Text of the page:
Small House of Everything

Small House of Everything

Friday, December 8, 2017


Tarzan and the Madman by Edgar Rice Burroughs (1964)

The last complete Tarzan novel (the 23rd) to be published by Edger Rice Burroughs came fourteen years after the author's death.  There's a reason for that.

Tarzan and the Madman was actually written in 1941 but was shelved by the author when "Pearl Harbor and the war drew Edgar Rice Burroughs away from his writing due to a more active career as a war correspondent."  The manuscript lingered, forgotten, in the author's files until discovered by Burroughs' son Hubert.  Perhaps it should have stayed there.

It's not that the book isn't an enjoyable read.  It has a lot of the expected Burroughs touches that one looks for in a Tarzan novel -- a lost city, a woman in peril, various characters wandering through the jungle missing each other at every available opportunity, dangers galore, the whole civilization versus nature thing, a sly sense of often self-deprecating humor, and a hero with superhuman abilities.  It's just that the book is a bit...odd.  There's just no there there.

It reads (and probably is) like a first draft, perhaps abandoned until the author could get a clearer grasp on what he wanted to say and how to say it.  With 33 chapters, each averaging less than five pages, there is a lot that is not fleshed out and plot points that seem to be thrown in willy-nilly after the fact.  One does not expect three-dimensional characters from Burroughs; likewise, one does not want to encounter one-dimensional or no-dimensional characters.  One of the villains in the piece is introduced as an opinionated Bolshevik for a couple of paragraphs and for the rest of the book this aspect of the book is completely ignored.  Another villain is described as a "rotter," as if that one word early in the novel is enough to describe his character.  Neither villain, by the way, is very villain-y.

The two main warring factions in the book are poorly described.  Their attempts at war are deliberately laughable and are designed to maintain a status quo, allowing Burroughs to pontificate on the absurdity of war.  He then hints on the necessity of war. 

The word "fascist" appears only once in the book as we are told that all fascists are gullible.

Tarzan himself is unconvincing and, at times, very unTarzan-like.

The heroine is captured and recaptured and captured again by various groups.  I lost count after the seventh times she was captured.

The love triangle in the story comes to a quick end when one of the suitors is killed by a giant ape, quickly, as if the author suddenly tired of the gent.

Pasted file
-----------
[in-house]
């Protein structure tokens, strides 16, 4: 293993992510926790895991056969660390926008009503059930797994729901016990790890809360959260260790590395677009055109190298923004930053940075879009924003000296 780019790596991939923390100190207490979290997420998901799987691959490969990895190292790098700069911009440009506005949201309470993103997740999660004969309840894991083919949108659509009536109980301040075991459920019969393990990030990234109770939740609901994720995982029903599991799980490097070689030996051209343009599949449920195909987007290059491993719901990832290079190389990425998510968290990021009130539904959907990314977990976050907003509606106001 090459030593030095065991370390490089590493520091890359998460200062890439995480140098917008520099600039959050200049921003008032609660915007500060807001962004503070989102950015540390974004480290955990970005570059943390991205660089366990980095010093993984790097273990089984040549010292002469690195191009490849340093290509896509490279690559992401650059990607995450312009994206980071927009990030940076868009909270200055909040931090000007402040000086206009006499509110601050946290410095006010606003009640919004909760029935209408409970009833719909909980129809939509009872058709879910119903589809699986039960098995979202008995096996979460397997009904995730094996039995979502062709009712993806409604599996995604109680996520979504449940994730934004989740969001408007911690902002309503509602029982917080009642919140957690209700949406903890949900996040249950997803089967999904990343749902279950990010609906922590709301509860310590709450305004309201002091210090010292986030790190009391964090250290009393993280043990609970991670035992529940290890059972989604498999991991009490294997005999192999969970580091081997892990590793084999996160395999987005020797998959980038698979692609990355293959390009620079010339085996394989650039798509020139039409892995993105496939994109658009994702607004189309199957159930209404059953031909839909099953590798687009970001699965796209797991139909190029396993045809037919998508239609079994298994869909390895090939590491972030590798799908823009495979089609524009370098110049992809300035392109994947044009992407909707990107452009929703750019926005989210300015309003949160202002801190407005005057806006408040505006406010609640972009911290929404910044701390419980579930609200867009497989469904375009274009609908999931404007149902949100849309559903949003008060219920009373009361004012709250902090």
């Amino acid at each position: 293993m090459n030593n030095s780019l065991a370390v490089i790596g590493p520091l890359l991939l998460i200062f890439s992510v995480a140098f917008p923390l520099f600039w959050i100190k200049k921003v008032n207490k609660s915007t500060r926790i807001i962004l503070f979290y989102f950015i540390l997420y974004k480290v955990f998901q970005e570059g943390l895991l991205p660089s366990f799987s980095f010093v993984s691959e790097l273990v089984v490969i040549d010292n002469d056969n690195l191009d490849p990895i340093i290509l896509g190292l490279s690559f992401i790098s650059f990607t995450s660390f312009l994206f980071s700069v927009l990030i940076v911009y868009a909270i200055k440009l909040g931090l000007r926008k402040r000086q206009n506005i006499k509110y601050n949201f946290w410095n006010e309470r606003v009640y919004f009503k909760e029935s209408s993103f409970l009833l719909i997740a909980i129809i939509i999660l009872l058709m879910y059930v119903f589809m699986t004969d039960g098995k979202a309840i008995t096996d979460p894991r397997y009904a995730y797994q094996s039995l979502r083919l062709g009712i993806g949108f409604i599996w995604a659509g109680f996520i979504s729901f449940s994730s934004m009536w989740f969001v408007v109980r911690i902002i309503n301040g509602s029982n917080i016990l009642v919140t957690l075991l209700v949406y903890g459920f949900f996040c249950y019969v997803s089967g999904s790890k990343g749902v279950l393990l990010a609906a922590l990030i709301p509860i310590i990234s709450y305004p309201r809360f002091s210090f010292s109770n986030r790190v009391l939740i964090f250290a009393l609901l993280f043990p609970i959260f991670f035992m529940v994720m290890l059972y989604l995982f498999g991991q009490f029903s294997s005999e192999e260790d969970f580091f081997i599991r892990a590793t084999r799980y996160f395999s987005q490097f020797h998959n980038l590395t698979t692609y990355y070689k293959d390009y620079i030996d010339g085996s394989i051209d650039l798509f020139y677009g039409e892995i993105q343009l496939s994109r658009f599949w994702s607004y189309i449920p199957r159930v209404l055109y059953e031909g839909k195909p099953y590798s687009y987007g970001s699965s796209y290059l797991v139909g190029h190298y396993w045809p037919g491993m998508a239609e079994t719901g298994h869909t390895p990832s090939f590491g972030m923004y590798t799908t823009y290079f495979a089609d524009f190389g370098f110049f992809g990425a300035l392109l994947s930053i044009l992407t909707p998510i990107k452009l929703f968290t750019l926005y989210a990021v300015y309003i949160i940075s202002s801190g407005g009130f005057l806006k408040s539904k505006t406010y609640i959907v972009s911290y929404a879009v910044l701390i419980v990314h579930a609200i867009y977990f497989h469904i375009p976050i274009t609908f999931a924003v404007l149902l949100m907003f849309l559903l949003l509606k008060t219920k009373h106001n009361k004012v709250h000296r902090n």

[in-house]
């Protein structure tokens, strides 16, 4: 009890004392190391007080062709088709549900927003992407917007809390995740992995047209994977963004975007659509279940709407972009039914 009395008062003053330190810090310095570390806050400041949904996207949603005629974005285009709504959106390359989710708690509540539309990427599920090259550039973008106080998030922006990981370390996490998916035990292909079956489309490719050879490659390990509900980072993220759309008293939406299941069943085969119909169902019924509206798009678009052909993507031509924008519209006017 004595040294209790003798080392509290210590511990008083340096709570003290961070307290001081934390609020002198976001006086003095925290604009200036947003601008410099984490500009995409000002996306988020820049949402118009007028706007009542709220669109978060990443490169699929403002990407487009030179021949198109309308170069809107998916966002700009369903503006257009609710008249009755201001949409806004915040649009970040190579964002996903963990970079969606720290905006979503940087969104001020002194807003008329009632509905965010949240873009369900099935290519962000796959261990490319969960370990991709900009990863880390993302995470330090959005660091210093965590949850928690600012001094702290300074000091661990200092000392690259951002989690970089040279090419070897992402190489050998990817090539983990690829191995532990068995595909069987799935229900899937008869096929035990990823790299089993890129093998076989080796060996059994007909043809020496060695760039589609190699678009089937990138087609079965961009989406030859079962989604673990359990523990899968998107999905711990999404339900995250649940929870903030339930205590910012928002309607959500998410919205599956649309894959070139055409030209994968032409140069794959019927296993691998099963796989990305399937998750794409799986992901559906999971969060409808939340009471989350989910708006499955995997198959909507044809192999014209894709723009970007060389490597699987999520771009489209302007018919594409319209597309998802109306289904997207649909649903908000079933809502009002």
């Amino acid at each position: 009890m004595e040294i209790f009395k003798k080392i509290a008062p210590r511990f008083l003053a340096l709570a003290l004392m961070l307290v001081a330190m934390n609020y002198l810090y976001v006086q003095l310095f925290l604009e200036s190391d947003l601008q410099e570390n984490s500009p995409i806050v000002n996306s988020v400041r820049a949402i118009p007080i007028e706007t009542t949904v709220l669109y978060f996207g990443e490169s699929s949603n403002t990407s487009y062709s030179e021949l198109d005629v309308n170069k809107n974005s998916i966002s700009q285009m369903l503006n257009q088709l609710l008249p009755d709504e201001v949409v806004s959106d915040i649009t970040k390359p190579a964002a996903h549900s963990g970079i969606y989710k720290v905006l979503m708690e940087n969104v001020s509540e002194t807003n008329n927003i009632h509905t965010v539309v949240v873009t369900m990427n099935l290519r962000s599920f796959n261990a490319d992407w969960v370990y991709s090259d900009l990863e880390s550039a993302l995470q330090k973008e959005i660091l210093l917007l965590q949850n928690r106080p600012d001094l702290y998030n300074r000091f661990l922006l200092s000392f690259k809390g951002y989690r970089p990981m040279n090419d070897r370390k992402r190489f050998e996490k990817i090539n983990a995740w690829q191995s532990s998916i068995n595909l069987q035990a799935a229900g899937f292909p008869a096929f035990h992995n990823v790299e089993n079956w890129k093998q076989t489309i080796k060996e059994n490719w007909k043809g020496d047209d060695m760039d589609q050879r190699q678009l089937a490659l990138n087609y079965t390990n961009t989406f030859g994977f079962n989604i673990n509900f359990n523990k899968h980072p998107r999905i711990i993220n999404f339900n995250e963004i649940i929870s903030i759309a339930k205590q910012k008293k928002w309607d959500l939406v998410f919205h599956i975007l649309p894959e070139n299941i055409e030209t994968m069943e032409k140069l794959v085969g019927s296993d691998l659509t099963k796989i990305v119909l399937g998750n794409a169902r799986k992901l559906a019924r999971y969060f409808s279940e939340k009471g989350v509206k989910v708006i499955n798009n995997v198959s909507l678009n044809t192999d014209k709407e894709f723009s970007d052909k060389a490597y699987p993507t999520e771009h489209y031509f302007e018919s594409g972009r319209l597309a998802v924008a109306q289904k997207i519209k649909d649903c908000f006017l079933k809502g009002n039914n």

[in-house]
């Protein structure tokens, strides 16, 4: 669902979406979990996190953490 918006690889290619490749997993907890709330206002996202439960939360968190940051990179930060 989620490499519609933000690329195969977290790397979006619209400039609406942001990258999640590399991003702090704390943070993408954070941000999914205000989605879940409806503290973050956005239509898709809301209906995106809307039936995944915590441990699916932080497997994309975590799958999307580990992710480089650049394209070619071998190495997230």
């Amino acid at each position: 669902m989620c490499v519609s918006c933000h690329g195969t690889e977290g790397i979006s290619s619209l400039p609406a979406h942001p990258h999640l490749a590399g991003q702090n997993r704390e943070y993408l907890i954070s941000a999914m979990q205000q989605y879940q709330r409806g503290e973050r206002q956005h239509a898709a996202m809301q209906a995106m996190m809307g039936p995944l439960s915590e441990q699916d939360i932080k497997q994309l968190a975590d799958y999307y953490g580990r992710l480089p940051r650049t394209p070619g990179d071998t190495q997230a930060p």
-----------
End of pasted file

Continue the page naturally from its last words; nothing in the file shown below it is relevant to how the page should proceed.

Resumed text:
Scenes that should have taken paragraphs if not pages are skimmed over with a single sentence
The book ends not with a bang, but with a deus-ex-talkedy-talk in which everything is explained in a fast and unconvincing manner.

The plot?  A man claiming to be Tarzan has been kidnapping native women and children.  The real Tarzan discovers this and is determined to track down and kill this imposter who has sullied his name.
The false Tarzan has been taking the kidnapped ones to a lost city in the jungle for human sacrifices, and that's when he doesn't throw them to a captive group of hungry lions.  He is awkwardly referred to a "the man who thought he was Tarzan" through out the book.

The lost city is inhabited by Portuguese descendants of followers of Christoforo de Gama (brother of famed explorer Vasco de Gama), thought to have been destroyed by Moslems 400 years ago.  The Portuguese then bred with natives as their culture declined and their Christian religion degraded to an unrecognizable state.  The city is cut off from the rest of Africa by a tribe of cannibals.  The king, a descendant of de Gama, and the high priest have been using the false Tarzan for their own ends.  Their only neighbors are in a nearby city of Moslems (who had also interbred and degraded), ruled by the cruel Sultan Ali.

King de Gama has sent the false Tarzan to capture a white woman -- any white woman.  The woman he captures is Sandra Pickerall, the daughter of the rich owner of Pickerall's Ale.  (Sandra is the one who spends the rest of the book being captured  by oh so many different people [and apes].)  there is a reward for the return of Sandra and another reward for the killing of Tarzan, who supposedly kidnapped her.  Sandra and the reward bring together many of the cast of characters -- good and bad -- whom we follow throughout the book.

Tarzan and the Madman is an entertaining, if hurried and jerky, read.  It would have been much better if Burroughs has got around  to making it much more coherent.  As it stands it is an ill-deserved capstone to a noted series.


  1. I read the TARZAN series decades ago, but I still have fond memories of the experience. I really like the volume where Tarzan goes to Pellucidar. And, the TARZAN volume written by Fritz Leiber is a classic!

  2. I remember reading it years and years ago. Definitely a lesser entry into the series